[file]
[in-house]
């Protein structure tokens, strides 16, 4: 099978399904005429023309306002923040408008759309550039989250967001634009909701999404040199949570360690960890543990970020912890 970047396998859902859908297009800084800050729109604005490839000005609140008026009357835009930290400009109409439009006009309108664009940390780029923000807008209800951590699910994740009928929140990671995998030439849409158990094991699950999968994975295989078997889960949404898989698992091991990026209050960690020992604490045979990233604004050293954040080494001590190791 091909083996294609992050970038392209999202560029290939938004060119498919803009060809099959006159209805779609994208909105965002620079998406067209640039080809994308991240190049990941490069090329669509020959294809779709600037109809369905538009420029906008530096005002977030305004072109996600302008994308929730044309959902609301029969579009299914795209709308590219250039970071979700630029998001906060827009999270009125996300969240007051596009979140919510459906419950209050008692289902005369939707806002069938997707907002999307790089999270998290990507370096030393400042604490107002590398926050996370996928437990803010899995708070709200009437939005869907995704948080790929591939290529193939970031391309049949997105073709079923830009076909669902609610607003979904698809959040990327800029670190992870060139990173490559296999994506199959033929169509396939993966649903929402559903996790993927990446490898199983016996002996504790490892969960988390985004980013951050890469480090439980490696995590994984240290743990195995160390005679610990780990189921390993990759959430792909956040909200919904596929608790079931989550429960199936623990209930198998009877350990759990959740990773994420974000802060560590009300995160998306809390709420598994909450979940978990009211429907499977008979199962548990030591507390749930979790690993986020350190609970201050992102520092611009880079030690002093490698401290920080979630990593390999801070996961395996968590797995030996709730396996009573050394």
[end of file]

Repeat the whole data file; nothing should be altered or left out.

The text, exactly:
[in-house]
């Protein structure tokens, strides 16, 4: 099978399904005429023309306002923040408008759309550039989250967001634009909701999404040199949570360690960890543990970020912890 970047396998859902859908297009800084800050729109604005490839000005609140008026009357835009930290400009109409439009006009309108664009940390780029923000807008209800951590699910994740009928929140990671995998030439849409158990094991699950999968994975295989078997889960949404898989698992091991990026209050960690020992604490045979990233604004050293954040080494001590190791 091909083996294609992050970038392209999202560029290939938004060119498919803009060809099959006159209805779609994208909105965002620079998406067209640039080809994308991240190049990941490069090329669509020959294809779709600037109809369905538009420029906008530096005002977030305004072109996600302008994308929730044309959902609301029969579009299914795209709308590219250039970071979700630029998001906060827009999270009125996300969240007051596009979140919510459906419950209050008692289902005369939707806002069938997707907002999307790089999270998290990507370096030393400042604490107002590398926050996370996928437990803010899995708070709200009437939005869907995704948080790929591939290529193939970031391309049949997105073709079923830009076909669902609610607003979904698809959040990327800029670190992870060139990173490559296999994506199959033929169509396939993966649903929402559903996790993927990446490898199983016996002996504790490892969960988390985004980013951050890469480090439980490696995590994984240290743990195995160390005679610990780990189921390993990759959430792909956040909200919904596929608790079931989550429960199936623990209930198998009877350990759990959740990773994420974000802060560590009300995160998306809390709420598994909450979940978990009211429907499977008979199962548990030591507390749930979790690993986020350190609970201050992102520092611009880079030690002093490698401290920080979630990593390999801070996961395996968590797995030996709730396996009573050394």